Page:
The SO approach will only work if you are doing multiple corrections. For one-off corrections, such as perspective correction, using a SO doesn't make a difference.

                           

                          • Import raw as a SO.
                          • Use Lens Correction to correct vertical perspective and scale (make a note of settings).
                          • Flatten.
                          • Import raw as normal image.
                          • Apply same Lens Correction settings.
                          • Flatten.
                          • Compare two using Differnce blend mode.
                          • Result: black.
                          • 10. Re: Why no lens correction for the rest of us?
                            Bill_Janes Level 2

                            Jumping Walrus wrote:

                             

                            The SO approach will only work if you are doing multiple corrections. For one-off corrections, such as perspective correction, using a SO doesn't make a difference.

                             

                             

                            I don't get your point. In Martin Evening's example, he used the method for perspective correction only, and it worked just fine. At the same time, one could also do correction of pincushion or barrel distortion. Did you watch the movie?

                            • 11. Re: Why no lens correction for the rest of us?
                              dorin_nicolaescu Level 5

                              Thanks everyone for your posts.

                               

                              First, I should have been more specific about what kind of correction I am talking about — that's lens distortion: barrel or pincushion. ACR/Lightroom automatically correct the Pana lens for lens distortion and chromatic aberrations (i.e. I am not asking for Volume Anamorphosis, spherical abberatrions etc.).

                               

                              Second, sorry, but I feel like we're speaking different languages (that's right, English is not my native language). Yes, I am aware I could use PTLens, the Lens Correction plugin etc., But the point of my OP was "why lens correction is not available in ACR for all cameras, if it's already implemented for some". After all, the math behind distortion corection of a Pana lens, is the same for any other lens in the world!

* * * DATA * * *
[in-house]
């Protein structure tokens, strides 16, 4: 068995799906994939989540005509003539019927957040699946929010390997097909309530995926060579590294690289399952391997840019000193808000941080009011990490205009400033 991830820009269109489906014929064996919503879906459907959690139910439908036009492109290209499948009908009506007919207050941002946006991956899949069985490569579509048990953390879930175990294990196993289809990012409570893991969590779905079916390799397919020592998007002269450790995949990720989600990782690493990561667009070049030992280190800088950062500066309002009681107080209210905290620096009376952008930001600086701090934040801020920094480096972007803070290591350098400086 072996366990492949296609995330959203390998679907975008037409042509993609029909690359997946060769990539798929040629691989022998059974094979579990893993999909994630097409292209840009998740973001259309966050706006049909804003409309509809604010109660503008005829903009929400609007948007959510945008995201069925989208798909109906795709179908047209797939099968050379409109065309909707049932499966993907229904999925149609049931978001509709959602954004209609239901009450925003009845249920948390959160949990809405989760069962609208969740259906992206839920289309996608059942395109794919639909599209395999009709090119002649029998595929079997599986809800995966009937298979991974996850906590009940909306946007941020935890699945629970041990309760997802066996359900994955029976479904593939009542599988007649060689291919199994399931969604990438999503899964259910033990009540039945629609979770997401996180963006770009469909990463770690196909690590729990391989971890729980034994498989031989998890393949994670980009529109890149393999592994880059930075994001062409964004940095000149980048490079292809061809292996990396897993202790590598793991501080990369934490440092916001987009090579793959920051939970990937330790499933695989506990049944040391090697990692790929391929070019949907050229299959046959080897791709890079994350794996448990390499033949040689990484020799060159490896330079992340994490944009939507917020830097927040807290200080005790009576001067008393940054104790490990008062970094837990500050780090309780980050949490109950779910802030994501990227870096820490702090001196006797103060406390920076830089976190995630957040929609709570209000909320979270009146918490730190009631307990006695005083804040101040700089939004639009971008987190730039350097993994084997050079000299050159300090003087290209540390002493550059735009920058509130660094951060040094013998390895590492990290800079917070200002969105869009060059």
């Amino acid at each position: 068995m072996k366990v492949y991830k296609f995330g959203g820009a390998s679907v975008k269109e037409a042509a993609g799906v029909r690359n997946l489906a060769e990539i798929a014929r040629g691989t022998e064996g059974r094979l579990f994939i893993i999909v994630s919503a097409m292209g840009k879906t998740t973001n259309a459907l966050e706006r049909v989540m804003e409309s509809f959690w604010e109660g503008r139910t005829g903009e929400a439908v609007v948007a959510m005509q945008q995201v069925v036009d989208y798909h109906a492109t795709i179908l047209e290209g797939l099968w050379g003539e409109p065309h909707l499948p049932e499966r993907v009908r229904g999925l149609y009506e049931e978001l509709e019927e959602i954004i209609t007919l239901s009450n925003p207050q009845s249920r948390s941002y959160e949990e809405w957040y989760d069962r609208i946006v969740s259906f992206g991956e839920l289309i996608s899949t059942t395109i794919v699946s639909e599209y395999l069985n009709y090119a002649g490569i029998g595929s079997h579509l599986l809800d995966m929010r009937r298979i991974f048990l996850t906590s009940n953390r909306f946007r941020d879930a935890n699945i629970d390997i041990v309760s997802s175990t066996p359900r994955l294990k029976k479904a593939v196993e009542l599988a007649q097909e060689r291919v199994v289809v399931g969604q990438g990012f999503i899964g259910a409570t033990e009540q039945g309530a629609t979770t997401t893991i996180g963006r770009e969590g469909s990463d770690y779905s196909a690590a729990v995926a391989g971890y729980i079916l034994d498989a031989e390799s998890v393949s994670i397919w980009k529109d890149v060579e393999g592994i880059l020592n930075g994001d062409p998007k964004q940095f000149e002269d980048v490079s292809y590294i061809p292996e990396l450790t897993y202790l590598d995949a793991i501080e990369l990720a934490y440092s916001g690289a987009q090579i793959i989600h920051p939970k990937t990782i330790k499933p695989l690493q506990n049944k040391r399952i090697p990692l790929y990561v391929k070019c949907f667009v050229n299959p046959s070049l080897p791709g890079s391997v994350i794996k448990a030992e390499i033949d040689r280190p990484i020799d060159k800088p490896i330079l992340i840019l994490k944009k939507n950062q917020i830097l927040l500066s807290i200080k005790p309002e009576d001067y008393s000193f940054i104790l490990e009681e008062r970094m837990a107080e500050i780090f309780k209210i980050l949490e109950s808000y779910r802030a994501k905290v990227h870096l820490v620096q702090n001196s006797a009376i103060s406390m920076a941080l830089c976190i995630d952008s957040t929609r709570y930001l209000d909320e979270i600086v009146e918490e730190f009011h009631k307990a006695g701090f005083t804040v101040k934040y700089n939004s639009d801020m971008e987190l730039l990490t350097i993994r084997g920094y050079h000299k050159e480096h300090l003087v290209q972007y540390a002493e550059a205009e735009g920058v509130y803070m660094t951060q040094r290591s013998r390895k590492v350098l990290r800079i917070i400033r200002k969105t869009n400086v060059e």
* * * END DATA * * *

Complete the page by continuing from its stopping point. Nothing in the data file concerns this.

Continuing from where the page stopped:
Third, yes, it's true that in the case of Panasonic LX3, you have to deal with one lens, and in case of DSLRs you have to take care of many hundreds. The thing is, to have fully automatic correction, like in LX3 case, one has to have a set of predifined parameters for each focal length. If you don't have a lens database, definning the input parameter can be left to the user, which in terms of UI means adding 2-3 more sliders.

                               

                               

                              Well, from Jeff's response I understood, that while the core routines for correcting distortion is already there in ACR/Lightroom, the whole thing is just not ready yet to be exposed to the end-user in a way Adobe thinks it should be. Probably, Adobe wants it to be fully automatic, and that involves building a lens database. What's left to us, is wait and see and hope the next major release will have distortion correction for everyone.

                              • 12. Re: Why no lens correction for the rest of us?
                                Bill_Janes Level 2

                                dorin_nicolaescu wrote:

                                 

                                 

                                 

                                First, I should have been more specific about what kind of correction I am talking about — that's lens distortion: barrel or pincushion. ACR/Lightroom automatically correct the Pana lens for lens distortion and chromatic aberrations (i.e. I am not asking for Volume Anamorphosis, spherical abberatrions etc.).

                                 

                                Second, sorry, but I feel like we're speaking different languages (that's right, English is not my native language). Yes, I am aware I could use PTLens, the Lens Correction plugin etc., But the point of my OP was "why lens correction is not available in ACR for all cameras, if it's already implemented for some". After all, the math behind distortion corection of a Pana lens, is the same for any other lens in the world!

                                 


                                 

                                There is no reason to be sorry about your English, since you are communicating quite effectively. The review of the LX3 by the Imaging-resource is quite interesting. The Leica lens on this camera has high distortion, but this is corrected for JPEGs by the camera firmware and in raw by SILKYPIX, the raw converter that ships with the camera. Perhaps Adobe felt compelled to offer such correction for this camera in order to remain competitive with SILKYPIX. It would be embarrassing for them to be outdone by this lowly raw converter. Hopefully, such correction will be extended to other cameras and lenses.